U.S. Consumers Warned About Fraudulent Coronavirus Testing Sites

U.S. Consumers Warned About Fraudulent Coronavirus Testing Sites

The U.S. Department of Health and Human Services Office of Inspector General has issued a warning to the public about fraudulent schemes and scams related to COVID-19 services and testing that involve telemarketing calls, text messages, social media platforms, and door-to-door visits.1

At the outset of the SARS-CoV-2 pandemic, there was a proliferation of fraudulent schemes related to testing for COVID disease that capitalized on the fear and panic of people wanting to know if they were or were not infected. The spread of the Omicron variant of the SARS-CoV-2 virus has created an increased demand for SARS-CoV-2 testing and, consequently, also created opportunities for scammers to create  pop-up testing sites operated by scammers.2

These scammers have been collecting people’s personal information, providing invalid SARS-CoV-2 test results, and charging for wrongful medical bills, including overpriced at-home tests.3

COVID Testing Scammers Set Up in Florida, Texas and New York

Sarasota Police Department in Florida received complaints of individuals posing as staff and offering fake SARS-CoV-2 tests at a drive-through pop-up site outside the Ed Smith Stadium in Sarasota, Florida. Inside the stadium was a legitimately operated testing site operated by Real Diagnostics. Patients at the fake pop-up drive-through outside the stadium were asked to fill out their personal information on a website run by Oak Crest Laboratory Services. Real Diagnostics told police that it has no ties to Oak Crest Laboratory Services.

Real Diagnostics said that people waiting in line for SARS-CoV-2 testing should have been filling out their information on paper that had the Real Diagnostics logo on the page. The company said it would find a better way for people to identify their staff.4

Dan Parsons, president of Better Business Bureau of Metropolitan Houston & South Texas said:

Signs on the freeway ‘COVID Tests, come on in.’ You know who is behind this? Some guy who just set up a tent. We’ve actually seen examples of that where they literally go in, take your swab, and throw it away in the garbage.5

In New York, the state’s Attorney General, Letitia James, has filed 179 complaints and opened investigations into companies that are charging for SARS-CoV-2 testing.  Companies have been warned for providing misleading information and test result times.6

COVID-related fraud has cost the American people a lot of money. The Federal Trade Commission (FTC) has received over 650,000 reports of COVID-related fraud, which has cost more than $636 million.7

Relaxed SARS-CoV-2 Testing and Lab Regulations Have Facilitated Fraudulent Activities

During the COVID pandemic, the federal government made provisions that made it easy for providers to conduct point-of-care COVID testing services. This was implemented by the way of the U.S. Centers for Medicare and Medicaid Services (CMS) that allowed sites that offer point-of-care tests, such as rapid antigen tests that provide immediate results, to seek a Clinical Laboratory Improvement Amendments (CLIA) certificate of waiver. Pop-up testing sites are allowed to test and report results as long as they applied for a waiver.8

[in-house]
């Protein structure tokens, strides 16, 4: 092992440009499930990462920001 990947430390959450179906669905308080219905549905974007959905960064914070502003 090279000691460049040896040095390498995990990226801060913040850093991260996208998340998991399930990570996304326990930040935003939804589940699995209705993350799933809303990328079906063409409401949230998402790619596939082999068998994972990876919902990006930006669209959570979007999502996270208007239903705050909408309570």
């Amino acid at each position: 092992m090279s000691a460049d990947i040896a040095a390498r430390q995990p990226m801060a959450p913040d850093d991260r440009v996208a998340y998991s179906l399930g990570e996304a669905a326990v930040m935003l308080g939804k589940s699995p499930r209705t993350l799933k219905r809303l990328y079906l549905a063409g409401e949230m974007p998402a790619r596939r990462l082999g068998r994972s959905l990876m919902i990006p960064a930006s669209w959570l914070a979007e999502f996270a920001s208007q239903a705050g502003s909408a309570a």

Illinois Attorney General Kwame Raoul said:

It is important for people to know that these sites are not licensed or regulated by a government agency.9

Richard Scanlan, PhD, a professor of pathology and laboratory medicine at Oregon Health and Science University added:

There are insatiable demands for testing and a lot of money floating around. Undoubtedly, people see that as an opportunity.10

Relaxed regulations for laboratories have also led to exploitation. Many testing sites have partnered with new or existing laboratories. The laboratories then bill private insurers or a federal fund for uninsured patients. Since laboratories are compensated per test, it has created an incentive for the laboratory to conduct more testing.11

Laboratory owners also can take advantage of a regulatory loophole that allows laboratories to register, test and bill before inspectors complete a CLIA certificate survey. Dr. Scanlan states:

You can apply for a CLIA certificate and then start testing before anybody ever walks into the laboratory. And that’s the sort of the loophole that these people are exploiting.” He further states that, The loophole is clearly a gap that unscrupulous operators could take advantage of, swoop in quickly, scoop up a bunch of money from Medicare and hit the road before anybody’s the wiser.12


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2 Responses to "U.S. Consumers Warned About Fraudulent Coronavirus Testing Sites"

  1. John Levis   February 28, 2022 at 2:22 pm

    You could say the same about the “legitimate” ones, no?

    Reply
  2. Colorado   February 28, 2022 at 2:31 pm

    “pop up testing sites” And that’s why we never got tested in the first place. A fraud is a fraud no matter if it’s backed by the government or not. Healthy people don’t need testing.

    One can also acquire legitimate government issued vaccine compliance paperwork by pretending they had vaccination at pop up vaccination clinics, many of which did not keep comprehensive paper records.

    Called this from the start. The most massive waste of man power and resources ever.

    We don’t need masks. We don’t need testing. We don’t need vaccines. The governments job is to protect liberty. We will handle the rest on our own.

    Reply

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